Telecom Leaders Strategise To Bridge Digital Divide – Connecting the Unconnected 5%

Leaders from Fiji’s telecommunication sector convened for a roundtable at the GPH in Suva yesterday to explore solutions for improving digital access and connectivity across the country.

Organised by USAID’s Digital Connectivity and Cybersecurity project, the meeting was opened by Deputy Prime Minister and Minister for Communications Manoa Kamikamica who set the tone early by highlighting the gaps in Fiji’s digital landscape, underscoring the 5% unconnected population, and calling for improvements in affordability, and accessibility to achieve universal connectivity.

Whilst acknowledging the progress made in Fiji with 95% of the population connected, Kamikamica highlighted challenges in remote areas, and the importance of reliable and stable broadband, asserting that “broadband cannot be thought of as a luxury item, access to the internet is just as crucial as access to roads, bridges, airports, and ports.”

He acknowledged Fiji’s ranking as the third most affordable country globally for mobile data (behind Israel and Italy – costing an average, of approximately US$0.09/FJ$0.20 for 1GB of data in Fiji), yet challenged stakeholders to seek innovative proposals to enhance affordability further.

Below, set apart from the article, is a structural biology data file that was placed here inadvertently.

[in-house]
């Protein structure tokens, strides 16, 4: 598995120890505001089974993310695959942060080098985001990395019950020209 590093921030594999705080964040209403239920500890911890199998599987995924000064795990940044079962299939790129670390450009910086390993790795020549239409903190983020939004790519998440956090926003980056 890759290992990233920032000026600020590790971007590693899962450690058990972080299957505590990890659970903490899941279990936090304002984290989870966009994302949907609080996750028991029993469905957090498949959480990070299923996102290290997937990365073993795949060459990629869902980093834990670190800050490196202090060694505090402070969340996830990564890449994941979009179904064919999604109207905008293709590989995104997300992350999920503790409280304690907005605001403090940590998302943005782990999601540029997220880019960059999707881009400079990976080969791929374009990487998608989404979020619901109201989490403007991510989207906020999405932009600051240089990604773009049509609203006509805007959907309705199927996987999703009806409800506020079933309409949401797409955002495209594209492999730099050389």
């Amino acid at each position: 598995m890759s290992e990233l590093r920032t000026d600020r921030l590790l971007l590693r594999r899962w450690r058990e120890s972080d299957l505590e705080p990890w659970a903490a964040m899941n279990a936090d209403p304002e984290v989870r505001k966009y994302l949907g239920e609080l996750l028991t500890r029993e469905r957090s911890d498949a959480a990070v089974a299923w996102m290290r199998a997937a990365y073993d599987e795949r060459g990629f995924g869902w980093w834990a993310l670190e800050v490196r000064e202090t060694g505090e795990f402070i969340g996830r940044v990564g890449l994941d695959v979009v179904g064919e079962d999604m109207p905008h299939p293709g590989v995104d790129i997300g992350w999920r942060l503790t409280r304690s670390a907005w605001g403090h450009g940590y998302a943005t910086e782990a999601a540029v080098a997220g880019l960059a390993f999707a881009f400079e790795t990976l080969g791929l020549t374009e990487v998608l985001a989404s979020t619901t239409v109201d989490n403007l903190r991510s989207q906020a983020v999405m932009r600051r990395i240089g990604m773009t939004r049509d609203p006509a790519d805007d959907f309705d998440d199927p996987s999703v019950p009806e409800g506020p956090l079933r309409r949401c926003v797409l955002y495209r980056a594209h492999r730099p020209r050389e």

“There is also a need to ensure that the cost of devices and equipment are affordable. In your deliberations today, I would be happy to hear innovative proposals on how we can further drive affordability.

“Secondly, is accessibility and I look forward to your discussion on finding ways to bridge the digital divide here in Fiji.  The Government has identified 240 sites that are already part of our Universal Service Access Initiative. We are aware that this number does not fully reflect the number of our unconnected communities. We also need to look at the quality of service. This is equally important. “

Kamikamica called for collaboration to ensure digital services benefit vulnerable groups and communities, envisioning the opportunities that open up for Fiji in connecting far-flung communities like Kadavu, which not only promises economic growth, but also climate adaptation, education, healthcare, poverty alleviation, and achieving SDG targets.

USAID supporting efforts to enhance Fiji’s digital connectivity and cybersecurity

USAID Pacific Islands Mission Director Zeta Semunegus reiterated their commitment to supporting Fiji and the Pacific Islands region in addressing connectivity challenges.

“While investment in the towers, cables, and satellites are critical for communication, we commend the Government of Fiji for providing communities with a platform for diverse voices to help inform the policies and strategies to bridge the digital gap and benefit all Fijians, including the most remote and underserved. The U.S. government is committed to private sector-led economic growth, through investments and grants, to achieve meaningful connectivity where everyone, including women, youth, and persons with disabilities, can gain access to vital information and opportunities to improve the quality of their daily lives.